Why are Valley docs turning to concierge medicine?

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By Catherine Holland By Catherine Holland

PHOENIX -- Are you tired of waiting to get an appointment at the doctor's office? Are you tired of waiting when you get there? Some Valley family physicians are trying to change that by going into concierge medicine.
“Dr. Kim Johnson was the only person that we saw for years and as the practice grew, we would go without seeing him,” Sara Schramm said.

This became unacceptable Schramm and patients like her.

“In recent years, we would come in and it was not uncommon to have 10 other people in the waiting room,” Schramm said.

To keep his Valley practice afloat financially, Johnson's patient load increased to 5,000 and a single office visit decreased from 30 minutes to 12.
“It makes me leave each day at work thinking I've done a poor job and that's just difficult to live with,” Johnson said.

The frustration and long hours led to a difficult decision. Johnson will limit his concierge practice to 300 patients. The annual fee for the program will be $1,500 per person and $2,750 for families.
“I will guarantee them same-day appointments, outside of vacations, of course,” Johnson said. “I will be their advocate in the health-care system. So, if they need a referral to a specialist or they need testing done, I will personally arrange that.”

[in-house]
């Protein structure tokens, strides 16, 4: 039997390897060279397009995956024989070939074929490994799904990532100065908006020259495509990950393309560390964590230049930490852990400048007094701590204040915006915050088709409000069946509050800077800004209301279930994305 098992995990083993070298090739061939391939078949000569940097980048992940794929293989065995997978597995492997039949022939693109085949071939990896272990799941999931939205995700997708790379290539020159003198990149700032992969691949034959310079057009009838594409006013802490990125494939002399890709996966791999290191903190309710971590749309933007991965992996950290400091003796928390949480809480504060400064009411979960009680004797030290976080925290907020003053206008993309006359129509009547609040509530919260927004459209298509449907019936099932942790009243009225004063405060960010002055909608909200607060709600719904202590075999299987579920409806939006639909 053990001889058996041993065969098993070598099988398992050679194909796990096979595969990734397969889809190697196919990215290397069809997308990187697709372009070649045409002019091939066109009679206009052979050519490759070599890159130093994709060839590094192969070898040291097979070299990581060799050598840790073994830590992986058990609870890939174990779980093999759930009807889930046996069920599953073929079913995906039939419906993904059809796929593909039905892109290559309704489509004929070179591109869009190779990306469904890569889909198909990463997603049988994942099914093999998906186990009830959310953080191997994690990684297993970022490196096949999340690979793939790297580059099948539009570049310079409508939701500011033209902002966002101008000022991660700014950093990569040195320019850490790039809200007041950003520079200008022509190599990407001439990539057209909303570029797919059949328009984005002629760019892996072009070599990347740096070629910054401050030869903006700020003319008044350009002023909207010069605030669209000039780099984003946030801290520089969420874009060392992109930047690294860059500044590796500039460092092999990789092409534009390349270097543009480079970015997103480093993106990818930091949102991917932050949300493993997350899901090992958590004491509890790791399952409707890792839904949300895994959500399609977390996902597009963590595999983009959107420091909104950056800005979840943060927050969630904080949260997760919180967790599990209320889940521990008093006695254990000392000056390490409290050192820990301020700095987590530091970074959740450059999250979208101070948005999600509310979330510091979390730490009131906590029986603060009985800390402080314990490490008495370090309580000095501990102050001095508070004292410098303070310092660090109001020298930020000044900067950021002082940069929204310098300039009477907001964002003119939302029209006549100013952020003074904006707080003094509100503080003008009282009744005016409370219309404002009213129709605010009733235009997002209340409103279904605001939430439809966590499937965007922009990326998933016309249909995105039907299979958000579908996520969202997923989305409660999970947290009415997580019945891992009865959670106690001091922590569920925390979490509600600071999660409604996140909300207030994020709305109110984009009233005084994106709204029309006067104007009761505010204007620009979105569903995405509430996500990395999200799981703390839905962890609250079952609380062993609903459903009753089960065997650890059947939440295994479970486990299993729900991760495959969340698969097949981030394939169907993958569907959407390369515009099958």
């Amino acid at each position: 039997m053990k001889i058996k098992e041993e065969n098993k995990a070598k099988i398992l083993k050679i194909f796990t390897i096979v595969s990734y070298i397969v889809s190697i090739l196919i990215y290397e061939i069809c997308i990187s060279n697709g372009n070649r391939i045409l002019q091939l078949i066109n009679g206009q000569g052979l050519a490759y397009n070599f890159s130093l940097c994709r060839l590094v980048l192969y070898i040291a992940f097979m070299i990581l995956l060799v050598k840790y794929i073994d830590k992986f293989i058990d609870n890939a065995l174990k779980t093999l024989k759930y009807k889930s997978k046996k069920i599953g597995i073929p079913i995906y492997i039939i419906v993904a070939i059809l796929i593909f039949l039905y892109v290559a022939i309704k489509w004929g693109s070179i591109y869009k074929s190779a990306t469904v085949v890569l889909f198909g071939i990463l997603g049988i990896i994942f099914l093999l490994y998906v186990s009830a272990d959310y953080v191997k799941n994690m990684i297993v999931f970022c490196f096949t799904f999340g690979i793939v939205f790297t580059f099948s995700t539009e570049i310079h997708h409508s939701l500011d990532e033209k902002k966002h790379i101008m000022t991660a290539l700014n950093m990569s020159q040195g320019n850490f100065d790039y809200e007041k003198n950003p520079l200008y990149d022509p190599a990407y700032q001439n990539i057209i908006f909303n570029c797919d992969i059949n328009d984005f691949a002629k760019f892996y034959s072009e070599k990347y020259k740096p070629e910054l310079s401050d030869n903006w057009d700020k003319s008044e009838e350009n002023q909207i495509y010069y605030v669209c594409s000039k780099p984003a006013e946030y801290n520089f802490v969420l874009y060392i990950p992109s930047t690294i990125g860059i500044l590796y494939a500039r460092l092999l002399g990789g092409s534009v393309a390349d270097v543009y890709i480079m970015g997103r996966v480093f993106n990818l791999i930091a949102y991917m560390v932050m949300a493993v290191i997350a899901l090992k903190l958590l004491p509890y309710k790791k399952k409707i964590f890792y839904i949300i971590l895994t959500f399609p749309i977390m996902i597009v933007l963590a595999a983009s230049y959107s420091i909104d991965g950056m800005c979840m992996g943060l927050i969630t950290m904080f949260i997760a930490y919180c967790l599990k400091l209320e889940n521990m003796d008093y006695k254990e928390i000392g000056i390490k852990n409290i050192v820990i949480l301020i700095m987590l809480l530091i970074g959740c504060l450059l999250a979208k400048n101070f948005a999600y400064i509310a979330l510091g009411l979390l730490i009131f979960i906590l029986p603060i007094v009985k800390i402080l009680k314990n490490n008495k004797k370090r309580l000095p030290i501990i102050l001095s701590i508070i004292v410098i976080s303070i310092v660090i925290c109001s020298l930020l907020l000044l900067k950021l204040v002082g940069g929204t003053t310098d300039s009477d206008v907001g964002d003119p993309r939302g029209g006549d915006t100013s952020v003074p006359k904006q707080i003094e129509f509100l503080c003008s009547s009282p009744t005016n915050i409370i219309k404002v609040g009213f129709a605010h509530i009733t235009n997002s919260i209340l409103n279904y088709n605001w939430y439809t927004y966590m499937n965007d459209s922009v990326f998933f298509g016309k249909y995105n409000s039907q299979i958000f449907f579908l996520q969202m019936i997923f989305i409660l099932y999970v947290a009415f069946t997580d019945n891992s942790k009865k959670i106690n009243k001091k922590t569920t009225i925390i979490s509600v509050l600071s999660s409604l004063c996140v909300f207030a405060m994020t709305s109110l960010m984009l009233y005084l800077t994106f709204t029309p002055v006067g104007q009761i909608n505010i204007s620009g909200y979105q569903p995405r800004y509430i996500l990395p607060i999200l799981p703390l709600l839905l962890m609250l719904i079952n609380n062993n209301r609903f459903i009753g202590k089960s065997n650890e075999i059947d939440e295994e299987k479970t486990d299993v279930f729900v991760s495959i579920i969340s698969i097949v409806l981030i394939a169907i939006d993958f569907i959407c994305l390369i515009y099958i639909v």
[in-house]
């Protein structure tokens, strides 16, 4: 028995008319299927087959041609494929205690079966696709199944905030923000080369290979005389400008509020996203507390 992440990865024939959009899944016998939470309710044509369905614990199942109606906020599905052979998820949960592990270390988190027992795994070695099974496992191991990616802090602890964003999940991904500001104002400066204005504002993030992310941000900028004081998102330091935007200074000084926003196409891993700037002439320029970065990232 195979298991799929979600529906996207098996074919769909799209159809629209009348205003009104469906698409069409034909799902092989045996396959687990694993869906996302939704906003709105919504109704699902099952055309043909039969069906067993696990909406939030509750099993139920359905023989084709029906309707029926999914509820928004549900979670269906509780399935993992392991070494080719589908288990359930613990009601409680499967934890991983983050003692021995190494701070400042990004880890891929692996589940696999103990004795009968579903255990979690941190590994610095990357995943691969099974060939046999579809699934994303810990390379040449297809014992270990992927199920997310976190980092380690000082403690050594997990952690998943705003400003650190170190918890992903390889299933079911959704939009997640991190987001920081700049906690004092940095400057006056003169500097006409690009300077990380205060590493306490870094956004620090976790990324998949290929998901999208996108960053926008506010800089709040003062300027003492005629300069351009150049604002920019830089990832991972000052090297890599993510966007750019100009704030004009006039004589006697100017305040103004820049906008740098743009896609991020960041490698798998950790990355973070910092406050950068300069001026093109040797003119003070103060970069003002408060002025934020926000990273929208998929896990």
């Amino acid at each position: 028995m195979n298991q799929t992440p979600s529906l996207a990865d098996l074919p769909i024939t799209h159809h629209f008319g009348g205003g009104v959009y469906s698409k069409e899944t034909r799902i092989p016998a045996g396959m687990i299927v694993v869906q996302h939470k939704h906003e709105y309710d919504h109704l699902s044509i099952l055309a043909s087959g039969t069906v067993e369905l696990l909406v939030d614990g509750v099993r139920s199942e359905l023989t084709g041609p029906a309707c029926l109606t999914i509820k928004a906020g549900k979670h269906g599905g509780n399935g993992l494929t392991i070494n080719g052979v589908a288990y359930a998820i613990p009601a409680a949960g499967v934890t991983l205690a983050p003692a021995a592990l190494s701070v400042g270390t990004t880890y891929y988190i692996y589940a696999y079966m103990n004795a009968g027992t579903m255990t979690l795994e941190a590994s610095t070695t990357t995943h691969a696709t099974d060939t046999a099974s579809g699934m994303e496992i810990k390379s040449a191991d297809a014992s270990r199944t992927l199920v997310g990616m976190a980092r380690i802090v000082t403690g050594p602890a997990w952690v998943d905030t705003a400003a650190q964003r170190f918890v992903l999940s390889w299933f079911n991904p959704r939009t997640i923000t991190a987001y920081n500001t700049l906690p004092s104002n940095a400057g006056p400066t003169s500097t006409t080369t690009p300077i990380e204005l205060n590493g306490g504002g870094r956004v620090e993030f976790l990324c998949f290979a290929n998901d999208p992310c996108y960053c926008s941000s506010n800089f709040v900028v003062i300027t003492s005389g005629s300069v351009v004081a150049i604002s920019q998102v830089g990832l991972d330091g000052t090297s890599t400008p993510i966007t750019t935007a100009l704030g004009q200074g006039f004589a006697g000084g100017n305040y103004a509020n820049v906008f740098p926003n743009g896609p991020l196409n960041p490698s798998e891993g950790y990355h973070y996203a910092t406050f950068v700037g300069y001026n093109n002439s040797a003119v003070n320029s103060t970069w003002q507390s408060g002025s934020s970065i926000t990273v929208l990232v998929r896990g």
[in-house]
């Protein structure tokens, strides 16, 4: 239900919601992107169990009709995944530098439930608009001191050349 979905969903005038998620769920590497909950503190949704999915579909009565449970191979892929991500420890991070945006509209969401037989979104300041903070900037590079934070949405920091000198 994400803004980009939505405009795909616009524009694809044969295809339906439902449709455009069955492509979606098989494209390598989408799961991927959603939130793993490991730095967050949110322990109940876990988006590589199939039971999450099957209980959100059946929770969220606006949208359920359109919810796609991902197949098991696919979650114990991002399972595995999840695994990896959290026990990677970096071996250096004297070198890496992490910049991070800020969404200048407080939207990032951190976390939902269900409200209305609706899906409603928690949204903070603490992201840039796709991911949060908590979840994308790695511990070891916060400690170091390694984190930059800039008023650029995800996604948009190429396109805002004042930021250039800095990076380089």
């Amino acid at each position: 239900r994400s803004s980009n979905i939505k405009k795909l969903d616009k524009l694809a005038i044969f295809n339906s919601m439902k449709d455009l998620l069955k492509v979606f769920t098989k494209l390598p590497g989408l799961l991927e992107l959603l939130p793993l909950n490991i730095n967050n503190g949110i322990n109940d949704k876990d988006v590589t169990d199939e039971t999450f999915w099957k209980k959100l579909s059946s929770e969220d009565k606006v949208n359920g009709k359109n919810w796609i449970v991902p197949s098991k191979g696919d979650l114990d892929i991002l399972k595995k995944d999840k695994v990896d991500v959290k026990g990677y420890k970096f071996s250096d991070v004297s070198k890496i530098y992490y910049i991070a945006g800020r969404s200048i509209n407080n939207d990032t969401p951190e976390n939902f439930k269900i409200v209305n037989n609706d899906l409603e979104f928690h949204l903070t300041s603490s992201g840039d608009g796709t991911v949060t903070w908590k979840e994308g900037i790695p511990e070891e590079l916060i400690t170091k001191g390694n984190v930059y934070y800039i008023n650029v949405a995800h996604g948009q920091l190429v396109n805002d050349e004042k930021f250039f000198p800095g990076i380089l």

Schramm said the decision to pay extra for quality medical care was easy for her family of four. 

“We can go back to that older practice of really seeing him,” Schramm explained.

But not everyone can afford it. Bob Campbell, who has been Johnson's patient for years, said he weighed his health needs against pressure to save every penny he can for retirement.

“As much as I hate to have to go out and find another primary-care physician, it was economic,” Campbell said.

Johnson said the stress of family medicine is driving more current physicians into a concierge model and more medical school students into specialty practices that pay.

“Family physicians are clearly at the bottom of the food chain with respect to how we're reimbursed,“ Johnson said. “ Therefore we have to generate a large number of office visits to generate income.”

Schramm and Campbell agree the current health-care system is broken.

“I don't think anyone really knows what's going on in congress right now,” Campbell said.

“The value of having a committed and engaged partner helping you keep your family healthy completely outweighs the cost for us,” Schramm said.

Johnson said one sign of hope is that large health-care corporations are seeing the need for family doctors and opening large practices that help reduce costs by streamlining overhead.
For more information on Johnson’s concierge program, email dockj@biltmorefamily.com.